A point of comparison
DualLink differs from current wired pipe technologies, which use a cable connected at either end of the drillpipe within the drilling fluid, as Reelwell’s braided conductor is combined with an insulating material and bonds to the inside diameter (ID) of each pipe, helping to reduce the potential for failure. The transceivers in use are optimized for the transmission requirements of the system and do not require signal boosters/repeaters. Also, the low-complexity pipe connectors are self-cleaning and field replaceable, without impacting on the drillpipe’s integrity.
the powered and wired drillpipe being run in hole
The testing of Reelwell’s DualLink shows the powered and wired drillpipe being run in hole. (Source: Reelwell)
DualLink offers a real step change in visibility by supplying high-resolution real-time data and imagery. Drilling decisions regarding well control, hole cleaning and drilling dynamics performance can all be made instantly with accurate information at hand, supporting the accurate placement of the wellbore and reducing lost time.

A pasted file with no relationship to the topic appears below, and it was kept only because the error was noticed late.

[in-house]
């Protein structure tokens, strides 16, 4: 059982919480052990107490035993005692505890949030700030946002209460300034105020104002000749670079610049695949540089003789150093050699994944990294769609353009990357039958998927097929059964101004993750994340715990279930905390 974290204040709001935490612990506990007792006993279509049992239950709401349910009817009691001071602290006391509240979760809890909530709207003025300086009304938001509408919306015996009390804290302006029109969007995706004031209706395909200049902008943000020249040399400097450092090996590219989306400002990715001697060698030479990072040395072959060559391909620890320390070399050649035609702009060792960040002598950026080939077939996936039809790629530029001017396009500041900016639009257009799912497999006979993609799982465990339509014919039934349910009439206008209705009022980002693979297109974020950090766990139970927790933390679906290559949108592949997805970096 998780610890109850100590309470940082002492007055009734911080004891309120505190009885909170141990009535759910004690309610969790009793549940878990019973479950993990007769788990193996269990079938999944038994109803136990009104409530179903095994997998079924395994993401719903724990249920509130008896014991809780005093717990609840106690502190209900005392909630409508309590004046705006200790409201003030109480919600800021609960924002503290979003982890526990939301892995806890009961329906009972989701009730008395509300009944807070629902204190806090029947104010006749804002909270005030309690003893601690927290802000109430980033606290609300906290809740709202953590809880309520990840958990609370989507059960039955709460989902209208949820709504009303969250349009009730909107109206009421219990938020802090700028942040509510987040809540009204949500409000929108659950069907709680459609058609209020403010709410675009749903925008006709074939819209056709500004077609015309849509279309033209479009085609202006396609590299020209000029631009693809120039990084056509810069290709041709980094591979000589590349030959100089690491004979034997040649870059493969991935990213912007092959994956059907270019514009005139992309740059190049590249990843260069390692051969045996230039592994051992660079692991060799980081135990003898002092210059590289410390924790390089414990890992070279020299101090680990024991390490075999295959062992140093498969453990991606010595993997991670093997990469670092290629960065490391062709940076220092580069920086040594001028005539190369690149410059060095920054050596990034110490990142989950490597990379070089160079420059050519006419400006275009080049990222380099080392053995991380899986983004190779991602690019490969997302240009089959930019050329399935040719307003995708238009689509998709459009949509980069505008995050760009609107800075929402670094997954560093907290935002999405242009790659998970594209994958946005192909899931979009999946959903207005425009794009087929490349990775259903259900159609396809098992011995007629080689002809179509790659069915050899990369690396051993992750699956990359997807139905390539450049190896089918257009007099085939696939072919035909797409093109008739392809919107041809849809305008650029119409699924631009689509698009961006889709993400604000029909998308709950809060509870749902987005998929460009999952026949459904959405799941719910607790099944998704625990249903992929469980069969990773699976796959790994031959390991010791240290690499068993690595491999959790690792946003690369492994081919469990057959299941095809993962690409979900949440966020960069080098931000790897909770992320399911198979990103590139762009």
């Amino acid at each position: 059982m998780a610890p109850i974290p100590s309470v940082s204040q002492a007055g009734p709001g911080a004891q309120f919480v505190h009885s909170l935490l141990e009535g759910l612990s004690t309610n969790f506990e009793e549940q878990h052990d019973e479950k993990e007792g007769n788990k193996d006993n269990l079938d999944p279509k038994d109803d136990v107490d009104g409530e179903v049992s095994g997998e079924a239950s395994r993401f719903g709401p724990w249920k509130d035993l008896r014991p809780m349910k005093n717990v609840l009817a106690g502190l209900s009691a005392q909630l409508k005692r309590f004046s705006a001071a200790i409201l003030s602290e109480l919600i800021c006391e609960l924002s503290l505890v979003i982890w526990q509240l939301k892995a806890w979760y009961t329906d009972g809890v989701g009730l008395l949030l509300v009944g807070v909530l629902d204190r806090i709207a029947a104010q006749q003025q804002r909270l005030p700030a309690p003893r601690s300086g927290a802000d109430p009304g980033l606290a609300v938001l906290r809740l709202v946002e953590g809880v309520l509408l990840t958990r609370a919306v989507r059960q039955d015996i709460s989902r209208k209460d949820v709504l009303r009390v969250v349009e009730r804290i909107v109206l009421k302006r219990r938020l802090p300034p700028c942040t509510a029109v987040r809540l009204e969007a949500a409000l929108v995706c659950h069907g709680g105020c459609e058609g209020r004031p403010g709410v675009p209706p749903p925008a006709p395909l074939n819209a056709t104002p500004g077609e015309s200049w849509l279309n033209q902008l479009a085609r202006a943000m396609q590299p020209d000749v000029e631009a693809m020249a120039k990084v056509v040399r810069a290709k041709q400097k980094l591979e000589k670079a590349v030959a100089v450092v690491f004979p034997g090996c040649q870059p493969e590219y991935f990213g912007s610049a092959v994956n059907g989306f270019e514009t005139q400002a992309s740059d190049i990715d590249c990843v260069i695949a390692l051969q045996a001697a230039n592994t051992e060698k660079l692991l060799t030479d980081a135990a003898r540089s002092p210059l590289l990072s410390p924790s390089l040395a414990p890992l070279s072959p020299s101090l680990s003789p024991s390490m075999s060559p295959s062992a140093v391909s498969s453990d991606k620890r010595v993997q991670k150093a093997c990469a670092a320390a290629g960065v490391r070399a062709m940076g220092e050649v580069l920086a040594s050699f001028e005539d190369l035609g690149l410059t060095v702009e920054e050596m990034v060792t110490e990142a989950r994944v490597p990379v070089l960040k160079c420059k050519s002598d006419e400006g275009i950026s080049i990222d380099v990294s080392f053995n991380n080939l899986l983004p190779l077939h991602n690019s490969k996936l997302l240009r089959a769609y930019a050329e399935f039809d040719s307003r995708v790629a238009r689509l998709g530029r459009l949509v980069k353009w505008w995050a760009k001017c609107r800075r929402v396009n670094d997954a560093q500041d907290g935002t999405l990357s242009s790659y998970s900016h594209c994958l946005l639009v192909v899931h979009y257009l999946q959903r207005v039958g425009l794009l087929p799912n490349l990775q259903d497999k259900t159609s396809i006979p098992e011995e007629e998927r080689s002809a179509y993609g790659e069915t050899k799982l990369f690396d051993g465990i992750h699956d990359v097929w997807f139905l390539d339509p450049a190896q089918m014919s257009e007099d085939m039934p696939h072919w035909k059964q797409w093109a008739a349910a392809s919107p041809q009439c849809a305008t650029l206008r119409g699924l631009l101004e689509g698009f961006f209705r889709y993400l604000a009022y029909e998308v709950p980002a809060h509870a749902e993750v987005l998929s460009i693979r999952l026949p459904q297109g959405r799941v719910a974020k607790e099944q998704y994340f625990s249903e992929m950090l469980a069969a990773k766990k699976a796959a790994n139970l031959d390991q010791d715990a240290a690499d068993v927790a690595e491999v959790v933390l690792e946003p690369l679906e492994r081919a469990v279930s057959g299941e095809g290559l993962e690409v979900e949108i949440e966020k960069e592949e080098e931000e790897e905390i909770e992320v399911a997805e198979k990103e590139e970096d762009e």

Overcoming engineering challenges
Reelwell’s engineers knew activity should center on removing the communication and power path away from a single wire in the mud flow path to the surface ID of the pipe.

From there, the applications of multiple wires in the braid, rather than one or two in a cable, meant there was now a reliable, redundant path for power and data transmission. By making sure there was minimal impact to the threads and structural integrity of the drillpipe itself, it meant DualLink could be handled as a normal pipe while at the rig site, without technical limitations.

A key feature of the success was the introduction of robust, field replaceable connectors. This minimized the chance of damage. It also meant that if damage did occur, maintenance costs and downtime for repairing the assets would be reduced.

Editor’s note: Joining Reelwell in early 2018, Ian Silvester is CEO.